The panel gives the basic rules, and luckily they have also been translated into English:
- Stay out of the river when it rains. Flash floods can occur.
- Do not touch or bring any creature home. [There was no one to ask about this curiosity.]
- Don’t leave trash behind.
- There are houses in the neighborhood. Please be respectful and keep the noise down.
- The town of Ogimi is not responsible for accidents. Thank you for your understanding.
3. Have a guide
It’s not a must-have, but it’s a nice-to-have. It’s even better if the guide is your beloved military son who was stationed in Japan. He had done the hike before so we knew we were in good hands.
In the absence of a guide, common sense prevails (see other tips). Since the route is round trip, you can’t really go wrong.
4. Enjoy the initial hike (but it won’t last)
If you’re doing the road hike to begin with, this part is innocuous. We walked along a narrow rural road with the Henan River to our right in very thick wooded surroundings. To the left, beyond a black picket fence, we saw a residential area with blooming plants and flowers. Mike was carrying a drawstring bag and Dean was carrying water. I was a free agent, carrying only my camera (Dean always tells me to “travel light” and for once I was).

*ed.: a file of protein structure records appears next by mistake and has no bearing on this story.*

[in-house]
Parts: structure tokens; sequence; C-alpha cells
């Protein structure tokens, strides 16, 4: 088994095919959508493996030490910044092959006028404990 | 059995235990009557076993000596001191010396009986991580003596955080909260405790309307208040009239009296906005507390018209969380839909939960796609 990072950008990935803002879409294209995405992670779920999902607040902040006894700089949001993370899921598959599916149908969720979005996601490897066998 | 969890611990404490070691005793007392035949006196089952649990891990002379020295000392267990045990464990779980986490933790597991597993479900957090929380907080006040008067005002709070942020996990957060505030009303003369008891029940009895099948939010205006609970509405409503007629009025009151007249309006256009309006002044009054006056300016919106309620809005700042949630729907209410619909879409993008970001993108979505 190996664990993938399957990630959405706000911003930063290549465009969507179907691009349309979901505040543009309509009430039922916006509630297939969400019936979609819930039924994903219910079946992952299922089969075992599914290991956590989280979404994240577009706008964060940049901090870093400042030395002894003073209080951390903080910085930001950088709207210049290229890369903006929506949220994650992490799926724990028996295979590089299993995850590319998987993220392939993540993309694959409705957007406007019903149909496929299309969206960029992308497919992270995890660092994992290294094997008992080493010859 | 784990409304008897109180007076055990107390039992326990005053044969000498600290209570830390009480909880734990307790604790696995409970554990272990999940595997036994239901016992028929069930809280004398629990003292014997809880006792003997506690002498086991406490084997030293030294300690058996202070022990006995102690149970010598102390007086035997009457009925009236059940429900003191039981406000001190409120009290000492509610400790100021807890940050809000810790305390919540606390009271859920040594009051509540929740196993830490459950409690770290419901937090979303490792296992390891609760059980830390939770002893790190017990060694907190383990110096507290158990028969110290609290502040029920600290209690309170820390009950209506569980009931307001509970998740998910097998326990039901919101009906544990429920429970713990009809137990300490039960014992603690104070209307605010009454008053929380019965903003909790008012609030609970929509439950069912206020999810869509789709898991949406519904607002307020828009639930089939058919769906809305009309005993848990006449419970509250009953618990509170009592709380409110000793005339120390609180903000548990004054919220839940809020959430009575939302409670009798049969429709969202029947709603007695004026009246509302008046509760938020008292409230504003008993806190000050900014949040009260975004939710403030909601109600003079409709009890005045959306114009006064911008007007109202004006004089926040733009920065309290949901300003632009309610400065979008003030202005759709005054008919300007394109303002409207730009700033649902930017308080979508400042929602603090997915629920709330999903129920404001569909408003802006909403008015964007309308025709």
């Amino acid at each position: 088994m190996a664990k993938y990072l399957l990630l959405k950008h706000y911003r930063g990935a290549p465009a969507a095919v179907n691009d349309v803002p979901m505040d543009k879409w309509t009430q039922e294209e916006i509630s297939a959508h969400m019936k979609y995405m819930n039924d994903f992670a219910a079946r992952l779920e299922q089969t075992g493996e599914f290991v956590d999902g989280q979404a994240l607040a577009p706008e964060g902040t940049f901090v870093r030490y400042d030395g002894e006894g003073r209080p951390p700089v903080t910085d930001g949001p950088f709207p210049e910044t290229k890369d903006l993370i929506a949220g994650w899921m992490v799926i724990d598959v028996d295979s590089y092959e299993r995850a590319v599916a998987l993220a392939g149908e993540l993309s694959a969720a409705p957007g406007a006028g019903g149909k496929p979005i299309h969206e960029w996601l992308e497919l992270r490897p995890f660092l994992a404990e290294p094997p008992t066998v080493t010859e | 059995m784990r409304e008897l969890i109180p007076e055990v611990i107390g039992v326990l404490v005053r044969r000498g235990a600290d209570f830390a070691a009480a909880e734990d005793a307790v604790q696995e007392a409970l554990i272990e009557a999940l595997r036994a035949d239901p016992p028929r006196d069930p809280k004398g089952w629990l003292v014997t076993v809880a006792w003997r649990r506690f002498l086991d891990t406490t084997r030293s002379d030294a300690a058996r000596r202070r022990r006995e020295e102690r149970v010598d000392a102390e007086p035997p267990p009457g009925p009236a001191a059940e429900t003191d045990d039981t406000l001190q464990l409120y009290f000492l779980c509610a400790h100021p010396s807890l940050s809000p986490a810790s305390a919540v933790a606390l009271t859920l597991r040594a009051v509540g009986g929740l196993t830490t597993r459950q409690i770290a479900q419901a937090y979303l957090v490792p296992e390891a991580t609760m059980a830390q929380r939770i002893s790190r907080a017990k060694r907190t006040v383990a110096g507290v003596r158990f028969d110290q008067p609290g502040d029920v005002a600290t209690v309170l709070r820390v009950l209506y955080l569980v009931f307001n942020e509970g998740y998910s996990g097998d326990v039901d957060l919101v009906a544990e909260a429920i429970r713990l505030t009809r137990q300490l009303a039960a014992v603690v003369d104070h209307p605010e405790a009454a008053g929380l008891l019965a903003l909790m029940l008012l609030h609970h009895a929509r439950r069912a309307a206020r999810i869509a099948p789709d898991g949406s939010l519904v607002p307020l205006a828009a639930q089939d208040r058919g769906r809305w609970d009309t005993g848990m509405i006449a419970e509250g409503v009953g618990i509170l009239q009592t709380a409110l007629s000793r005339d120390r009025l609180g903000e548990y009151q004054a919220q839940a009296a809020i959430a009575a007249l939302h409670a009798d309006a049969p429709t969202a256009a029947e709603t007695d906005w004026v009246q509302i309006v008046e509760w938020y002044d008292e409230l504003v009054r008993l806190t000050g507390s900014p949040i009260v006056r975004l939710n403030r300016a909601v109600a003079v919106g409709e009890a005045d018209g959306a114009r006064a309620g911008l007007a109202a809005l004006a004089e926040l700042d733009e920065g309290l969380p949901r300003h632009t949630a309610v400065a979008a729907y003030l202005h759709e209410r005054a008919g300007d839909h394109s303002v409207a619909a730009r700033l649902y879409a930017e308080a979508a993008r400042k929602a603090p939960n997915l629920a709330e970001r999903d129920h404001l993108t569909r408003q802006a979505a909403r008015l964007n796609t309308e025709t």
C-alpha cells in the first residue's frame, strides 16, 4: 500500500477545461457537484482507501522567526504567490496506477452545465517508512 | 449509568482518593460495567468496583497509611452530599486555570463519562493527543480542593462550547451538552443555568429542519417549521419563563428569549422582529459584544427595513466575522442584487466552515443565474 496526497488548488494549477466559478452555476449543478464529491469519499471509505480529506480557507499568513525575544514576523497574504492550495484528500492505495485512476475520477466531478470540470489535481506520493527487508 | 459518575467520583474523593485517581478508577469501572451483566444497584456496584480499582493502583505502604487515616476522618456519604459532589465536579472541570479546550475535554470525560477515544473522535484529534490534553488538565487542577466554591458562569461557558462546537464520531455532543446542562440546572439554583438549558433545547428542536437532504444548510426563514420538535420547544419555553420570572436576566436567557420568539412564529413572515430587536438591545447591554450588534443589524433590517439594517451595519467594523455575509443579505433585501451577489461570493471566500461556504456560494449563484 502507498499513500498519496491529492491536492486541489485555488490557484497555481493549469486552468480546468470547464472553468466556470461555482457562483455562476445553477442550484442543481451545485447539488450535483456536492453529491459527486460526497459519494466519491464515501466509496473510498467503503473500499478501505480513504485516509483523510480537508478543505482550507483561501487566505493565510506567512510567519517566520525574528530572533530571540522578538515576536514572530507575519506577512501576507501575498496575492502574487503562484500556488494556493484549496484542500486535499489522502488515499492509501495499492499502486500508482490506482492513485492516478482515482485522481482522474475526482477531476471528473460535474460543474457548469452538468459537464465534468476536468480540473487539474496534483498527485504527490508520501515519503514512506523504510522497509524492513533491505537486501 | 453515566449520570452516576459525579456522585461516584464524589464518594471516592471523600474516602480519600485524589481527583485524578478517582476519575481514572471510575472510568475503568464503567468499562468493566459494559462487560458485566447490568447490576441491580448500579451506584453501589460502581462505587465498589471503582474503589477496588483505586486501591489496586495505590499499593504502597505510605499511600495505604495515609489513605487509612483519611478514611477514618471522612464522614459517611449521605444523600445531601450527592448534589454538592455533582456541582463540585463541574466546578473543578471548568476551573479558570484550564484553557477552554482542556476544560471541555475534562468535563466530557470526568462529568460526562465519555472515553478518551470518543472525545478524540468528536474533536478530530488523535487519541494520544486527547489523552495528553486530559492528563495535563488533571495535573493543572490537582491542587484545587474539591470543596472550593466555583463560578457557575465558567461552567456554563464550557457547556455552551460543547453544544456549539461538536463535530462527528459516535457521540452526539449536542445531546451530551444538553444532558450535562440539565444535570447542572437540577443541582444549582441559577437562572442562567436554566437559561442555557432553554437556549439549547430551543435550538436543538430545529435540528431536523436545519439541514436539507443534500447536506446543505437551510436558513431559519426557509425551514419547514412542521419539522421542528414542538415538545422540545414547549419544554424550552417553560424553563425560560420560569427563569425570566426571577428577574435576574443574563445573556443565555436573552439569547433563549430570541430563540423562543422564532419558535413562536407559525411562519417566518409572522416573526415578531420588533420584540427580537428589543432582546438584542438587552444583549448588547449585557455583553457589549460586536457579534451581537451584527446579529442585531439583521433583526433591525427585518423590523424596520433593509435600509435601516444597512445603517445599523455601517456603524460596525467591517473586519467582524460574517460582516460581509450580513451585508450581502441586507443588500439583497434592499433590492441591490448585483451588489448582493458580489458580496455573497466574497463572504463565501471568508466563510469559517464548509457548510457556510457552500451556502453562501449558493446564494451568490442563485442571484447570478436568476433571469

There is another large sign at the entrance to the river. He reiterates the importance of Weather Tip #1: “Precaution for high water in the upper Henan River during rain. Even when it is not raining in the lower reaches of the river, there can be heavy rains upstream. There are incidents every year where people are left behind due to sudden swelling of the river due to rain. We ask visitors who are river trekking or participating in other activities to be well informed of weather reports.
Pro tip: Since you’ll be hiking in a river, bring a dry bag or plastic bag to keep your phone dry along the way (reception might be weak, anyway). Another packing tip that didn’t apply to us is to bring heavy duty insect repellent. From what I’ve read, this wooded river hike can be buggy.